So there we are. Annie had her California diamond set in a ring, she lost it in 1876, and possibly it was recovered in 1877. Or maybe it is still lying out there somewhere, under the dirt in Bidwell Park. Keep an eye out for it if you are in Bidwell Park!

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Annie’s Diamond Ring, Part Four

During his Washington years John Bidwell felt like he was navigating a minefield of social missteps and blunders. In his letters he often refers to his fear of giving offense. He had spent the last 25 years on the Western frontier, where ladies of Annie’s social standing were rarely met. Now he was head-over-heels in love with her, and very fearful of saying the words or making the gesture that would lose her good opinion of him forever.

Still, there was that diamond. And if he could get her to accept it, that would be proof of her regard. More than regard, surely. It would be proof of her love, even if she was not ready to admit it.

The trick was to get her to accept a gift that looked exactly like an engagement ring, before there was any engagement to be married. How did he manage it?

Annie Bidwell in 1875. There is a ring on her left hand, but it is impossible to see what it looks like.

Annie Bidwell in 1875. There is a ring on her left hand, but it is impossible to see what it looks like.

The clue comes in a letter from Annie to John in October 1867. At this point she had decided to accept his proposal of marriage, but had not actually told him so yet. She writes:

Sallie [her sister] concluded I ought not to wear the ring, that however we might regard it, you must, could not avoid, associating it at least, with an engagement ring. The assertion to the contrary was unavailing.

Sallie was more perceptive than Annie, it seems.

I told her you would never offer a ring, in part a gift to you [the diamond had been given to him], as an engagement ring, and gave her your words–written from New York. Papa and Mamma agreed with me, assuring me I never would have accepted, even on my terms, any other than this ring; that had you purchased one for me, or had not the diamond been a “rough one” shown me in its rough state, and an American diamond,–etc.–with other attending circumstances–which you know, that I would not have worn it.

So if he had simply gone to Tiffany’s and bought a ring, she would have turned it down. But the fact that it was an American diamond, which she had seen it before it was cut and polished, combined with the understanding that it could be returned at any time, and so on and so forth, gave her the excuses she needed to keep it and wear it. And once it was on her finger, even if he was far away in California, how could she forget him? Clever John Bidwell!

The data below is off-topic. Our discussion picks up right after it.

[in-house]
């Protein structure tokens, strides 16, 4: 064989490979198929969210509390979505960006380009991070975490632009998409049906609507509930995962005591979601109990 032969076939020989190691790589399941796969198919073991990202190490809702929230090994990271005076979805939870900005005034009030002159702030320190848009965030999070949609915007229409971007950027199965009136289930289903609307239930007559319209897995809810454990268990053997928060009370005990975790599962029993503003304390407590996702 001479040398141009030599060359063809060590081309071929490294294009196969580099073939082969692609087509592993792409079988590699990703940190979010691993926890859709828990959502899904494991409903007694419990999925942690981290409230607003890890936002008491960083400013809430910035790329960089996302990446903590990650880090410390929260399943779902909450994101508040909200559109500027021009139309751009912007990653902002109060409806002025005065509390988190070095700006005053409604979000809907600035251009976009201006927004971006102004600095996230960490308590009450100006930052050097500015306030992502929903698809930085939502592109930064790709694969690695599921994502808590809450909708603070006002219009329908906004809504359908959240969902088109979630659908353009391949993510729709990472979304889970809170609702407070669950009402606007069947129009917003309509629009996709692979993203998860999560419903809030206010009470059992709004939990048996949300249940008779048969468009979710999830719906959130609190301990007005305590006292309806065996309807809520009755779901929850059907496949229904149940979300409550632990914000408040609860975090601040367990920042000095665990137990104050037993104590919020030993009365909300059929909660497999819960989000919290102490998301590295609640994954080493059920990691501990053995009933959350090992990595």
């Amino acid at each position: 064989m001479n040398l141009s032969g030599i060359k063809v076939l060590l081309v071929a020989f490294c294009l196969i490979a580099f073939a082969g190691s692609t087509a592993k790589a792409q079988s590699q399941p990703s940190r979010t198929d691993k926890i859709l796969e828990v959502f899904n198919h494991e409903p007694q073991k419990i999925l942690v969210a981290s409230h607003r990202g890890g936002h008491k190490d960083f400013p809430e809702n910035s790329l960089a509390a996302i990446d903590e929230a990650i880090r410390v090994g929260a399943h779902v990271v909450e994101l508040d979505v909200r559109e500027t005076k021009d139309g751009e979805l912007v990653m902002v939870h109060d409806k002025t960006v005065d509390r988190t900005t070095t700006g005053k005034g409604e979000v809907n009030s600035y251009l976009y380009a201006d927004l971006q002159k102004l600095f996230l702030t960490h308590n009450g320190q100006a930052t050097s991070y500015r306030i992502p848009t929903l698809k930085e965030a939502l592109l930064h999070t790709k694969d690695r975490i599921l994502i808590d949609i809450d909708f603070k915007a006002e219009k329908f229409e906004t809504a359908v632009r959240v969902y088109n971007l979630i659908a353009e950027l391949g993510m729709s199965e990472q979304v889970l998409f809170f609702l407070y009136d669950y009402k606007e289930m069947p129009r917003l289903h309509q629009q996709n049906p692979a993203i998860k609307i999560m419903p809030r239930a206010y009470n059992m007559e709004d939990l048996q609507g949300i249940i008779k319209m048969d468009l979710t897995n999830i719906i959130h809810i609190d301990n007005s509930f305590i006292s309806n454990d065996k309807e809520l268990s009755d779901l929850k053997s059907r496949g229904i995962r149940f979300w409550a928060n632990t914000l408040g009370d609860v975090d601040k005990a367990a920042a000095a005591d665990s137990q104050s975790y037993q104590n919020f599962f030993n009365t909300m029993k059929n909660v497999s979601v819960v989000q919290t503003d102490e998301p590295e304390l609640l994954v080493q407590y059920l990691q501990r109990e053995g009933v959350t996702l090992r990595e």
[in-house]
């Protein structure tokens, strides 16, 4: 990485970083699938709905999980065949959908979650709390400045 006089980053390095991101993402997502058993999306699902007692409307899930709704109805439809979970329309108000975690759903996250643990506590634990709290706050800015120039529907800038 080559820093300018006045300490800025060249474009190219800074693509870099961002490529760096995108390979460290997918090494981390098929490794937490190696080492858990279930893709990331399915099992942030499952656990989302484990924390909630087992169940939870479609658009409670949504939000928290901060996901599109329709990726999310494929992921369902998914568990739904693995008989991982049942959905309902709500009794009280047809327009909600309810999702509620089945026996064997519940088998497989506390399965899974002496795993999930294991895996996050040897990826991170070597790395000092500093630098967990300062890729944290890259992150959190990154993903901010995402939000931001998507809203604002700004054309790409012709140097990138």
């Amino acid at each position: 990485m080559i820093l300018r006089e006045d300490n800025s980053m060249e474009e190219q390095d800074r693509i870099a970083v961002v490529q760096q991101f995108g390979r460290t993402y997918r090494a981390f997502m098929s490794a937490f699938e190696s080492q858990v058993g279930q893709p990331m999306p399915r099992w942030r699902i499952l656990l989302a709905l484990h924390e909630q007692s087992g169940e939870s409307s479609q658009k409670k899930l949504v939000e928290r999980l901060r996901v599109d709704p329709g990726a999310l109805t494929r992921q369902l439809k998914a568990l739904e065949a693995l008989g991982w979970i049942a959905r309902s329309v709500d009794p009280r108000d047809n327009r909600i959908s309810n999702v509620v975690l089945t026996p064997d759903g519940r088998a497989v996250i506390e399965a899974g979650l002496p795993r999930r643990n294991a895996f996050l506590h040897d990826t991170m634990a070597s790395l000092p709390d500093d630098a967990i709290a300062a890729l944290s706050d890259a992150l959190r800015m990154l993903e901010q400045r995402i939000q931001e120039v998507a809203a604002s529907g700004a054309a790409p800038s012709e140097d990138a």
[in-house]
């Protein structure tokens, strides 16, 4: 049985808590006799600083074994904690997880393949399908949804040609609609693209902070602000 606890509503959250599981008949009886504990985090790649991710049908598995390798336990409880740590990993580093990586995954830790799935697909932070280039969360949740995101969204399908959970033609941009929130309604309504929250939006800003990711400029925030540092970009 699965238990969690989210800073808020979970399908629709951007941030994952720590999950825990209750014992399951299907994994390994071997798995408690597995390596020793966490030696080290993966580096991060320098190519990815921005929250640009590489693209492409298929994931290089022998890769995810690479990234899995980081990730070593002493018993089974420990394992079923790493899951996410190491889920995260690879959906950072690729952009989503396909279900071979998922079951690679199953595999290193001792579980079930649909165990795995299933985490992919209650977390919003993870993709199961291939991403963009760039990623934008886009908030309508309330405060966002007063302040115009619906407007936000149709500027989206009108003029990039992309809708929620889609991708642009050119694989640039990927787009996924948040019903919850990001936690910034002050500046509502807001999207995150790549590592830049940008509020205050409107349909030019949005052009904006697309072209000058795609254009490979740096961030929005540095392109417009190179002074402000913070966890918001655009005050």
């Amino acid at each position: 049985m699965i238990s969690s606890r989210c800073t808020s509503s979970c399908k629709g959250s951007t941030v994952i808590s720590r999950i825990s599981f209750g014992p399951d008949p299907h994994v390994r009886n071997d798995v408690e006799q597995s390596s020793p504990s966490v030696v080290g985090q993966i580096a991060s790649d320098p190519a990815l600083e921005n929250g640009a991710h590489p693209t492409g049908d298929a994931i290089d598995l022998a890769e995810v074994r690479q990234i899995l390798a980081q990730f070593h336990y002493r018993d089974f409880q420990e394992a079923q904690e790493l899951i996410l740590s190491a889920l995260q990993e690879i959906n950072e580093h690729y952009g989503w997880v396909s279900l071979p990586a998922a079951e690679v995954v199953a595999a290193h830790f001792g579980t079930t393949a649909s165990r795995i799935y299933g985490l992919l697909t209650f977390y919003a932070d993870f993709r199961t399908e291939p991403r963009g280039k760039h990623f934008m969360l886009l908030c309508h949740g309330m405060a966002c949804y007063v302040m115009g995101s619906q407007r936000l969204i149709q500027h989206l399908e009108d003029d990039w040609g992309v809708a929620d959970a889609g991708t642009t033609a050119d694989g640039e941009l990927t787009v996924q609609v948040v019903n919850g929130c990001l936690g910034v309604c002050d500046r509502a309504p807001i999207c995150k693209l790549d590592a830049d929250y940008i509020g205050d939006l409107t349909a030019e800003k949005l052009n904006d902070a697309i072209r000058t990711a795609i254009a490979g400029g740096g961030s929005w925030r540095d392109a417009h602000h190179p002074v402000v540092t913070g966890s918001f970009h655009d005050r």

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Annie’s Diamond Ring, Part Three

John writes from Chico on June 18, 1867:

And now another thing, the ring. I send it by this steamer. It may be a little too large for you. If so, have it made smaller. It will cost but little. I will pay the expense. I fear you will not like the style of the ring. It is so plain, but fix it to suit you. Herewith I will enclose $10 for any changes you may see proper to make, and if they cost more please let me know.

One thing I would like to have you do. Have your name engraved on the ring somewhere. Then if you ever return it–I hope you never will–it will be to me a more precious memento. You remember the conditions.

The conditions were that the ring was a pledge of friendship, and if circumstances were to ever alter (that is, if she were to marry someone else) then she would return the ring.

Annie received the ring about a month later, and on August 7th she wrote:

Now I must thank you for the beautiful ring which I saw for the first time yesterday. It is a little too large, so I will comply with your request and have it made a little smaller.

Which she did, at a cost of 50 cents.

The setting is perfect I think, and not too plain as you suggest. We sit a great deal on balconies, and by moonlight the diamond is beautiful and reflects credit on American diamonds! Pardon the pun, both for its poverty and boldness.

John must have been highly gratified to know that she was wearing the diamond ring and watching it sparkle in the moonlight. Now if he could just get her to come to California . . . .

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That Diamond, or How Much Was $125 Worth in 1867?

John Bidwell was told by a New York jeweler that his diamond from Butte County, California was worth $125. What would that be in today’s money?

According to the website Measuring Worth,

A simple Purchasing Power Calculator would say the relative value is $2,030.00. This answer is obtained by multiplying $125 by the percentage increase in the CPI from 1867 to 2013.

So it would take around $2000 to buy today what $125 would buy in 1867. That probably is about right if we are talking about groceries, clothing, or rent. But we are talking about a diamond, and that is an entirely different matter. We don’t know the size of John Cherokee diamond, but a good quality 1 karat diamond on today’s market costs more than $2000.

Measuring Worth goes on to explain:

If you want to compare the value of a $125.00 Commodity in 1867 there are three choices. In 2013 the relative:
real price of that commodity is $2,030.00
labor value of that commodity is $15,400.00(using the unskilled wage) or $31,200.00(using production worker compensation)
income value of that commodity is $29,100.00

Maybe the diamond was worth a lot more than a $2000 diamond today. It’s really impossible to tell what Bidwell’s diamond would be worth today, since he doesn’t say how big it was, or how it measured in karats. But I’ll bet it was a very pretty little sparkler.

I only wish I knew what happened to it.

More about the diamond ring next time.